And the market says....Micron's (MU) stock is grossly undervalued.
After being dead money for most of April on fears of slowing smartphone demand, Micron's stock has exploded 11% this week on the back of a well-received investor day Monday. The star of the show: Micron's massive new $10 billion stock buyback plan. Most on the Street were banking on a new buyback in the range of $3 billion to $5 billion, at least based on TheStreet's observations.
Why is the market so excited about Micron's cash giveaway? It's likely to materially reduce the number of Micron shares outstanding in 2019, which could send the stock through the roof if demand doesn't cool too much.
Credit Suisse ran the numbers on how material the profit boost could be:
"Relative to our FY19 free cash flow estimate of $10.2 billion, we estimate that Micron could repurchase at least ~75 million shares - implying potential EPS accretion of 50 cents NOT embedded in our FY19 EPS estimate of $11.50. Additional debt reduction that could add ~20 cents to yearly EPS."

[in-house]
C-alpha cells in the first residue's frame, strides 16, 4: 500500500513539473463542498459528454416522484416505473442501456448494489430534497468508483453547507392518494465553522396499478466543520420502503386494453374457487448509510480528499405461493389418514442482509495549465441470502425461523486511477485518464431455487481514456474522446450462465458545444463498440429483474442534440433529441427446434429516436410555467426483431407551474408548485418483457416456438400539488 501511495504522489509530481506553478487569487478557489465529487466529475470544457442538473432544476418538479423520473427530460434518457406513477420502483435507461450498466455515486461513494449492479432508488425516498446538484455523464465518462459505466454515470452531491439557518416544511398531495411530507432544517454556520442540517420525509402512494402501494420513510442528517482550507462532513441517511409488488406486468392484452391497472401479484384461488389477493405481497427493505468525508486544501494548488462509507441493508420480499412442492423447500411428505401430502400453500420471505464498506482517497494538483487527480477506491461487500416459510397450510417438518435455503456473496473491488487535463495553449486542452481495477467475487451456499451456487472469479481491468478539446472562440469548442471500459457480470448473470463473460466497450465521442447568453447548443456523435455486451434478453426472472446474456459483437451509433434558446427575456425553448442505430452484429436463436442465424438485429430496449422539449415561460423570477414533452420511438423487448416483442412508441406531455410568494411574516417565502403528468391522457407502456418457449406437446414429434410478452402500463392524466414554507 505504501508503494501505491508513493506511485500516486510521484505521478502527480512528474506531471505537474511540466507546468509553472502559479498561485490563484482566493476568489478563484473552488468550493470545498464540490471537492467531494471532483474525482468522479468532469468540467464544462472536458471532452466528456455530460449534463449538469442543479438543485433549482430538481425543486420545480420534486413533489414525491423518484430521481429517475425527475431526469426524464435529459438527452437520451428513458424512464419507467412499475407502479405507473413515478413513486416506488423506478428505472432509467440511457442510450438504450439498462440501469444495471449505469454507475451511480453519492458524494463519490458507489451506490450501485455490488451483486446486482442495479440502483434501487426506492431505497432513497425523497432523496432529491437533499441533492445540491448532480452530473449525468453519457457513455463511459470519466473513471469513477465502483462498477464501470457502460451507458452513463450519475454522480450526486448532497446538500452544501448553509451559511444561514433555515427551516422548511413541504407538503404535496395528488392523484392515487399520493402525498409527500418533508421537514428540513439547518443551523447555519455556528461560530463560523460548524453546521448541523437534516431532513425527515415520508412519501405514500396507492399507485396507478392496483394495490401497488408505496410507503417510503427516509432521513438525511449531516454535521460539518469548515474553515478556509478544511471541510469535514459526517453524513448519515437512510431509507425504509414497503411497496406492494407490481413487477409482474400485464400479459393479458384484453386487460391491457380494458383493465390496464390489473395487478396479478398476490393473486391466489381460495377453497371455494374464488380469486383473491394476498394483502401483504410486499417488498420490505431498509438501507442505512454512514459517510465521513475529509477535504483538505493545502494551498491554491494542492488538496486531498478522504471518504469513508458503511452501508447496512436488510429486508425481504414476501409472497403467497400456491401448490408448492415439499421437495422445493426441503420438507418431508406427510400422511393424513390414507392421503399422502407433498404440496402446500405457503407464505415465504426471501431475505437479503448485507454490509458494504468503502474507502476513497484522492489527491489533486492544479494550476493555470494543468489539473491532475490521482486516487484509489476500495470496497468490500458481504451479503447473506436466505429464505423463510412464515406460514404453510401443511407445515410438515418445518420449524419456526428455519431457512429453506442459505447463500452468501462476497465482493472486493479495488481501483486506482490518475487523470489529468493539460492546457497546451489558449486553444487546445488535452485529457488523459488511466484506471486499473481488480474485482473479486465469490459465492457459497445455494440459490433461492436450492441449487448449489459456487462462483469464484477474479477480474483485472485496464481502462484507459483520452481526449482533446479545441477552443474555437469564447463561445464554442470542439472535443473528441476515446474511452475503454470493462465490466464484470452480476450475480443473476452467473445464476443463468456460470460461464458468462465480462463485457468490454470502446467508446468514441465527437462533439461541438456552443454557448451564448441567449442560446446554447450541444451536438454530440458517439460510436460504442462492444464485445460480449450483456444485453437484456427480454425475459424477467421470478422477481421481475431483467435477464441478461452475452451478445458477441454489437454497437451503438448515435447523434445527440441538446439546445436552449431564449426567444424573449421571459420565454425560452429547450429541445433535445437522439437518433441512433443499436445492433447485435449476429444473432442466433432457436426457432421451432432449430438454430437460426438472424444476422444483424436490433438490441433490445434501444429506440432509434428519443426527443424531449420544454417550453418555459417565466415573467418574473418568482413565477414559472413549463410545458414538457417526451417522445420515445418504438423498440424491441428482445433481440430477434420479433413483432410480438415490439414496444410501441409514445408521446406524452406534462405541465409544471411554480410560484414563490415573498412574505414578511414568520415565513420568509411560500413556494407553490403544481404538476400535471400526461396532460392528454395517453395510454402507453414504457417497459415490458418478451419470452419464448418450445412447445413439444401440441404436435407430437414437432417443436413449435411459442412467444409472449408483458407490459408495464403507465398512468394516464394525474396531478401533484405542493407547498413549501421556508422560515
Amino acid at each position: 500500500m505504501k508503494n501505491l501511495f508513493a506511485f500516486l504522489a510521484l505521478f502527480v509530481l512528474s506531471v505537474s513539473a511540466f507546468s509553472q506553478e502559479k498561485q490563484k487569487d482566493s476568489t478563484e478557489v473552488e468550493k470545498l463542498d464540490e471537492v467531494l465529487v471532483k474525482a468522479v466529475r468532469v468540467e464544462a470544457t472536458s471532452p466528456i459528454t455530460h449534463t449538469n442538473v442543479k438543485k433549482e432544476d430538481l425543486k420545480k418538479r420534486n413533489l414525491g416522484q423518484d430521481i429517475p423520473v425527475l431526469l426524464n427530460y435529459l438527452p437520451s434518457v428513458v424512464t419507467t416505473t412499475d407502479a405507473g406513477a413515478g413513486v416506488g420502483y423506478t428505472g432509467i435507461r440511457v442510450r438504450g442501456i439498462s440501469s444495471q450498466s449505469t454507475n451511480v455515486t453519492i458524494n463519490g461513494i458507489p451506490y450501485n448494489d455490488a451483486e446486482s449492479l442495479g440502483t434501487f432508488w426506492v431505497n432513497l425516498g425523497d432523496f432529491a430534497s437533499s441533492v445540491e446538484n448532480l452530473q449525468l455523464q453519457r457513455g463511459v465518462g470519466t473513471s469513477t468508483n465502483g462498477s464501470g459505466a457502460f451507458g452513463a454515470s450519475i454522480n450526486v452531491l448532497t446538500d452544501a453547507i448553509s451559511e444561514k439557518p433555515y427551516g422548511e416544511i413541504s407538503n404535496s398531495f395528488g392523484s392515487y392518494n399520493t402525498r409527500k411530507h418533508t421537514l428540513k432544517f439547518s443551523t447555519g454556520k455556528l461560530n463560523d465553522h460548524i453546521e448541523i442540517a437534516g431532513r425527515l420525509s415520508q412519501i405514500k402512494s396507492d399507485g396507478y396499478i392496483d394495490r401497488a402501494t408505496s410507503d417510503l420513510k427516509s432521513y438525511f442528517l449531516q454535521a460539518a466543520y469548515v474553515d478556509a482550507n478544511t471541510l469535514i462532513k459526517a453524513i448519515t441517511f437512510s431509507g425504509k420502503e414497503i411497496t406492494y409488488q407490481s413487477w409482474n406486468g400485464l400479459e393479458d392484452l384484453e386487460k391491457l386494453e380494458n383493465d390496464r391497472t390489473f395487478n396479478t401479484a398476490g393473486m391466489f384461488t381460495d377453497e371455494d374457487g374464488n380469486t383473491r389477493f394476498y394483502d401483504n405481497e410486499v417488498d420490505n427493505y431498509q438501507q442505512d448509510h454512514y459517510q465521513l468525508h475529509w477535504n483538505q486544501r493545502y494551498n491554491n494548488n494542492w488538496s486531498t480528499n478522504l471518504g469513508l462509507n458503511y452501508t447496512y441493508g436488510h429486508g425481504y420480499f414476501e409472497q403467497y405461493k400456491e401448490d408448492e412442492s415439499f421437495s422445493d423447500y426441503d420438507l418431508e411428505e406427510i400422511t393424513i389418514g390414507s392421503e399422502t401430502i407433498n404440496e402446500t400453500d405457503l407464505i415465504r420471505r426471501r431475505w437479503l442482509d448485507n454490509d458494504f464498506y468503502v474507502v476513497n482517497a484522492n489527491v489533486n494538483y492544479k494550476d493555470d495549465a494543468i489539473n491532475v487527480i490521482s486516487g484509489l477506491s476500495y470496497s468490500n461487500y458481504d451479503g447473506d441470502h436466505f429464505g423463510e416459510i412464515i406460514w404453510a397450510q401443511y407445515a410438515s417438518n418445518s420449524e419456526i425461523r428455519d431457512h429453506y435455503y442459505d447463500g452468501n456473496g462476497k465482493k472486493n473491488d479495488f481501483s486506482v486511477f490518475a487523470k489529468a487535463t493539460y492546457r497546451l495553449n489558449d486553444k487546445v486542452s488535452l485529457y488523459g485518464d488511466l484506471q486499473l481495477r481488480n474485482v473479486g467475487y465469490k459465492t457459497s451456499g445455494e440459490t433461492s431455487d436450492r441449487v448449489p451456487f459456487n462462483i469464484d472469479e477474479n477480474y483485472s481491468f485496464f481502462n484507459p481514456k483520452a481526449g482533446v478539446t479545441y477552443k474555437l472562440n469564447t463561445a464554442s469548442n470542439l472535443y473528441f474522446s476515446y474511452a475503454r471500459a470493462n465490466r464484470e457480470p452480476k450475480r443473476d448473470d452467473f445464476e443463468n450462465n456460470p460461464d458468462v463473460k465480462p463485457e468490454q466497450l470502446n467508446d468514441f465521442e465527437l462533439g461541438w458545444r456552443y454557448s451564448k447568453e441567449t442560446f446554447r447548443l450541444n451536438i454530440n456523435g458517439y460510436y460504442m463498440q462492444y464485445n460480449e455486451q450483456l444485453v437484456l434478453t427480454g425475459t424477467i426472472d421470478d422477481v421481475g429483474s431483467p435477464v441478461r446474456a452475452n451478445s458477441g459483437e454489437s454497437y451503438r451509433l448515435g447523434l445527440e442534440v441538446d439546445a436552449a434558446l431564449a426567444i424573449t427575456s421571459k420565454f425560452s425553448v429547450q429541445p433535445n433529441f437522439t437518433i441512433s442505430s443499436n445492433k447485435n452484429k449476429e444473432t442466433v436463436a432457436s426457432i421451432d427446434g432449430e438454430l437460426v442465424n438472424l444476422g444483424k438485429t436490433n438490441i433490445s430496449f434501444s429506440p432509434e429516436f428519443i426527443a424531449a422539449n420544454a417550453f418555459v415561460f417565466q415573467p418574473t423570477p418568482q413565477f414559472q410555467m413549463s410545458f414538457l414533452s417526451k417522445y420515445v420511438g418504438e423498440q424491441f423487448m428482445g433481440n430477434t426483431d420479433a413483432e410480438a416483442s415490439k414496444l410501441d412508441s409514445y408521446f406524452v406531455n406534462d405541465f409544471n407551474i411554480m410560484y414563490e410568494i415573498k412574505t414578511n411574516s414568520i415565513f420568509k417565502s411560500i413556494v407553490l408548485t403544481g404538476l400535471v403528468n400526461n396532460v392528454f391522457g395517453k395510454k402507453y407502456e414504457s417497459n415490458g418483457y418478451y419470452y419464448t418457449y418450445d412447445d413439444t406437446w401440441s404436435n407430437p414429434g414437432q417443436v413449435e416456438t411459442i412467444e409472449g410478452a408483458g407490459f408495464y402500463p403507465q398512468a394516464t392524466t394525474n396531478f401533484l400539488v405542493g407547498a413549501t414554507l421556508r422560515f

That nets out to about 70 cents in earnings (buyback impact plus debt reduction) that many on Wall Street hadn't factored into their geeky spreadsheets. Despite the surge in Micron's stock, shares still only change hands at a ridiculously cheap six times forward analyst estimates. Apply a more reasonable multiple of 15 times (about the average for semis nowadays) to Micron's earnings in 2019 that could top $12 a share (Wall Street currently projects about $9.85 a share), and one has a stock that may be worth $180.
Using more conservative estimates, Micron's stock could still be worth in the $100 to $110 range.
Micron shares closed at $59 and change on Tuesday.